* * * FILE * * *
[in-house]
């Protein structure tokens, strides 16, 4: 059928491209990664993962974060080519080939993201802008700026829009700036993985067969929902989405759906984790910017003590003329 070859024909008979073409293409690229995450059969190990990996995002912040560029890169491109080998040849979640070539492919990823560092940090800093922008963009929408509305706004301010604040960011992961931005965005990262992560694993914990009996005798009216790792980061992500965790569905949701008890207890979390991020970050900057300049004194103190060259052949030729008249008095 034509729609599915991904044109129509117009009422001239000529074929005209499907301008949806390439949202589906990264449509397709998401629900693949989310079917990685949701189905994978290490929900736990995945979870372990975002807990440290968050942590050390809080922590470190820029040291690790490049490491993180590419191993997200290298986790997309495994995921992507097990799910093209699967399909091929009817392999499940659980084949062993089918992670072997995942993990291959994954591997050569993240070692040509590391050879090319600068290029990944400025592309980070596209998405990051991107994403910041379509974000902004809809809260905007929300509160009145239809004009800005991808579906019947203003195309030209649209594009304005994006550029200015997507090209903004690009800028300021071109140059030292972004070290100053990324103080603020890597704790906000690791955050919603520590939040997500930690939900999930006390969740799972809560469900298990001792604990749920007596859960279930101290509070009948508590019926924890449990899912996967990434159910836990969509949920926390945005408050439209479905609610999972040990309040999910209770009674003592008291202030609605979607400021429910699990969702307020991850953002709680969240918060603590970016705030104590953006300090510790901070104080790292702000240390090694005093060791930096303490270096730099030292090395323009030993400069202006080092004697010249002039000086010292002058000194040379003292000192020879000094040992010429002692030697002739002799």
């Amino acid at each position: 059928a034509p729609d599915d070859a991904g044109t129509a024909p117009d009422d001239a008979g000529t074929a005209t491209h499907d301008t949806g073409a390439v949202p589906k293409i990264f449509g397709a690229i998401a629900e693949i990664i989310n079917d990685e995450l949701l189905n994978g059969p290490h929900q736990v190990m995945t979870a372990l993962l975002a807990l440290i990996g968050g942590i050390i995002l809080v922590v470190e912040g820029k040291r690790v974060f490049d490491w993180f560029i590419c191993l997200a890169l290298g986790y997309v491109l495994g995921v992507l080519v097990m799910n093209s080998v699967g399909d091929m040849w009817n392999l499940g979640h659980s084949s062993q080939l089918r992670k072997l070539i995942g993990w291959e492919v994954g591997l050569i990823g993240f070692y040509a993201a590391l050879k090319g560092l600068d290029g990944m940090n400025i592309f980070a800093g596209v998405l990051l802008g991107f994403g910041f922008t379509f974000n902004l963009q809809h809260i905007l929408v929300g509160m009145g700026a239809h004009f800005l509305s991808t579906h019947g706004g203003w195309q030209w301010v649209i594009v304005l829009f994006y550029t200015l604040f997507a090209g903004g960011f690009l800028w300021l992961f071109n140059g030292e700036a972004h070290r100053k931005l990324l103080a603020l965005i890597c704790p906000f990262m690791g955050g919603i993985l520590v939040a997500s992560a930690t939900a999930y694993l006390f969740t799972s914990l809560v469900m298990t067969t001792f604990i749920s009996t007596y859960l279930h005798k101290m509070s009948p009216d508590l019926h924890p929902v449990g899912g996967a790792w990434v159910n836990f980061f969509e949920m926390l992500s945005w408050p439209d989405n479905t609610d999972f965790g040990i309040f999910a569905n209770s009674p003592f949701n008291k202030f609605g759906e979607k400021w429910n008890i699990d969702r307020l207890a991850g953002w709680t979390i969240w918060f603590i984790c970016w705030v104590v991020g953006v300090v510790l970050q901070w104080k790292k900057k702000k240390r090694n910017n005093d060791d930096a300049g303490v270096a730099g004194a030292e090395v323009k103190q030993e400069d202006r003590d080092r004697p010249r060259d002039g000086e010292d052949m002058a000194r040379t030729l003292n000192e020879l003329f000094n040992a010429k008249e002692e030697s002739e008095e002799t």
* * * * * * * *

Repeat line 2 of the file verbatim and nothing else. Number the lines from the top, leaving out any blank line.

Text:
């Protein structure tokens, strides 16, 4: 059928491209990664993962974060080519080939993201802008700026829009700036993985067969929902989405759906984790910017003590003329 070859024909008979073409293409690229995450059969190990990996995002912040560029890169491109080998040849979640070539492919990823560092940090800093922008963009929408509305706004301010604040960011992961931005965005990262992560694993914990009996005798009216790792980061992500965790569905949701008890207890979390991020970050900057300049004194103190060259052949030729008249008095 034509729609599915991904044109129509117009009422001239000529074929005209499907301008949806390439949202589906990264449509397709998401629900693949989310079917990685949701189905994978290490929900736990995945979870372990975002807990440290968050942590050390809080922590470190820029040291690790490049490491993180590419191993997200290298986790997309495994995921992507097990799910093209699967399909091929009817392999499940659980084949062993089918992670072997995942993990291959994954591997050569993240070692040509590391050879090319600068290029990944400025592309980070596209998405990051991107994403910041379509974000902004809809809260905007929300509160009145239809004009800005991808579906019947203003195309030209649209594009304005994006550029200015997507090209903004690009800028300021071109140059030292972004070290100053990324103080603020890597704790906000690791955050919603520590939040997500930690939900999930006390969740799972809560469900298990001792604990749920007596859960279930101290509070009948508590019926924890449990899912996967990434159910836990969509949920926390945005408050439209479905609610999972040990309040999910209770009674003592008291202030609605979607400021429910699990969702307020991850953002709680969240918060603590970016705030104590953006300090510790901070104080790292702000240390090694005093060791930096303490270096730099030292090395323009030993400069202006080092004697010249002039000086010292002058000194040379003292000192020879000094040992010429002692030697002739002799």